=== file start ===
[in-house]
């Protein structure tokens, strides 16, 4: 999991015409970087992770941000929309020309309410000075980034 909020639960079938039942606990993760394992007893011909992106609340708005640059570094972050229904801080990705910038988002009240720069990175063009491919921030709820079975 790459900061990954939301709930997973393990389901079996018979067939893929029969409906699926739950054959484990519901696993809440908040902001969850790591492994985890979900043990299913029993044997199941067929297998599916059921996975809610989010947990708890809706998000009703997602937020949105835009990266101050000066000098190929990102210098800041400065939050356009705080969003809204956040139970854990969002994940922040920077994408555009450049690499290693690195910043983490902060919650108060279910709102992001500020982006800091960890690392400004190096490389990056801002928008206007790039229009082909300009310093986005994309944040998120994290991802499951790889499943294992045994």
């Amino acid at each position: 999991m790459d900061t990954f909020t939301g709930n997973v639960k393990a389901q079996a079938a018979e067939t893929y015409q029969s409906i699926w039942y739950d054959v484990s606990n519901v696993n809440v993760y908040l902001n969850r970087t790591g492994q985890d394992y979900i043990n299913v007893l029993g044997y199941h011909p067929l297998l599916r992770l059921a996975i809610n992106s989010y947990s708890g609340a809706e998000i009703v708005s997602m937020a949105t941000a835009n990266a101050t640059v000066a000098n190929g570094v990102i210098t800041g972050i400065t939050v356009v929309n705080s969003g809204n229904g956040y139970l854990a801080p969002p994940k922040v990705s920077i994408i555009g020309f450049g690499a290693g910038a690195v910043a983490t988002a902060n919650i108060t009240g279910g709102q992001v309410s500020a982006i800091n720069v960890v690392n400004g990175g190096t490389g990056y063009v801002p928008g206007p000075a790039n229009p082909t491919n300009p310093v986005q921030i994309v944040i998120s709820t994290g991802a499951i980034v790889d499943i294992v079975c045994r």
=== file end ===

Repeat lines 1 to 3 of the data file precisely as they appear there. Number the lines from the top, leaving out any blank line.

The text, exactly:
[in-house]
């Protein structure tokens, strides 16, 4: 999991015409970087992770941000929309020309309410000075980034 909020639960079938039942606990993760394992007893011909992106609340708005640059570094972050229904801080990705910038988002009240720069990175063009491919921030709820079975 790459900061990954939301709930997973393990389901079996018979067939893929029969409906699926739950054959484990519901696993809440908040902001969850790591492994985890979900043990299913029993044997199941067929297998599916059921996975809610989010947990708890809706998000009703997602937020949105835009990266101050000066000098190929990102210098800041400065939050356009705080969003809204956040139970854990969002994940922040920077994408555009450049690499290693690195910043983490902060919650108060279910709102992001500020982006800091960890690392400004190096490389990056801002928008206007790039229009082909300009310093986005994309944040998120994290991802499951790889499943294992045994």
């Amino acid at each position: 999991m790459d900061t990954f909020t939301g709930n997973v639960k393990a389901q079996a079938a018979e067939t893929y015409q029969s409906i699926w039942y739950d054959v484990s606990n519901v696993n809440v993760y908040l902001n969850r970087t790591g492994q985890d394992y979900i043990n299913v007893l029993g044997y199941h011909p067929l297998l599916r992770l059921a996975i809610n992106s989010y947990s708890g609340a809706e998000i009703v708005s997602m937020a949105t941000a835009n990266a101050t640059v000066a000098n190929g570094v990102i210098t800041g972050i400065t939050v356009v929309n705080s969003g809204n229904g956040y139970l854990a801080p969002p994940k922040v990705s920077i994408i555009g020309f450049g690499a290693g910038a690195v910043a983490t988002a902060n919650i108060t009240g279910g709102q992001v309410s500020a982006i800091n720069v960890v690392n400004g990175g190096t490389g990056y063009v801002p928008g206007p000075a790039n229009p082909t491919n300009p310093v986005q921030i994309v944040i998120s709820t994290g991802a499951i980034v790889d499943i294992v079975c045994r």